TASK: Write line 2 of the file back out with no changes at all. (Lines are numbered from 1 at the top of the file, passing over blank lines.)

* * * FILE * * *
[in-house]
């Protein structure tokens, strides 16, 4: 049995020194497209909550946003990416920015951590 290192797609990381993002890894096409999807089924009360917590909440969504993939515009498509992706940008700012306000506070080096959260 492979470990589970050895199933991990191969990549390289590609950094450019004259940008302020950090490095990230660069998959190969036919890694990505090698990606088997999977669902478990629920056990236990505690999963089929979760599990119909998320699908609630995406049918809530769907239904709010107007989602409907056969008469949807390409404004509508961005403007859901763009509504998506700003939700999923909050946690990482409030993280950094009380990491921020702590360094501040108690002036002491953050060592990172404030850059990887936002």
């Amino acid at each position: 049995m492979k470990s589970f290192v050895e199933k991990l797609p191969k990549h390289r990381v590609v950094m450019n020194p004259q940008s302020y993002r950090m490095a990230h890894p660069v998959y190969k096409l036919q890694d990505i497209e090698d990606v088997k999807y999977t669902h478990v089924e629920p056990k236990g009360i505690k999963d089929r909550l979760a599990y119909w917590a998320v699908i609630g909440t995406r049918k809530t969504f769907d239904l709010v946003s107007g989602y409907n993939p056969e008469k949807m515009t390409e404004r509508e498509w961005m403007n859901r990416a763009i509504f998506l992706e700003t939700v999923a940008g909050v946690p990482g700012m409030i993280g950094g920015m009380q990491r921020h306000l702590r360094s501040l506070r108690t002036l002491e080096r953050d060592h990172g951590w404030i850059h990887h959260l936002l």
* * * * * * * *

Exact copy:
């Protein structure tokens, strides 16, 4: 049995020194497209909550946003990416920015951590 290192797609990381993002890894096409999807089924009360917590909440969504993939515009498509992706940008700012306000506070080096959260 492979470990589970050895199933991990191969990549390289590609950094450019004259940008302020950090490095990230660069998959190969036919890694990505090698990606088997999977669902478990629920056990236990505690999963089929979760599990119909998320699908609630995406049918809530769907239904709010107007989602409907056969008469949807390409404004509508961005403007859901763009509504998506700003939700999923909050946690990482409030993280950094009380990491921020702590360094501040108690002036002491953050060592990172404030850059990887936002």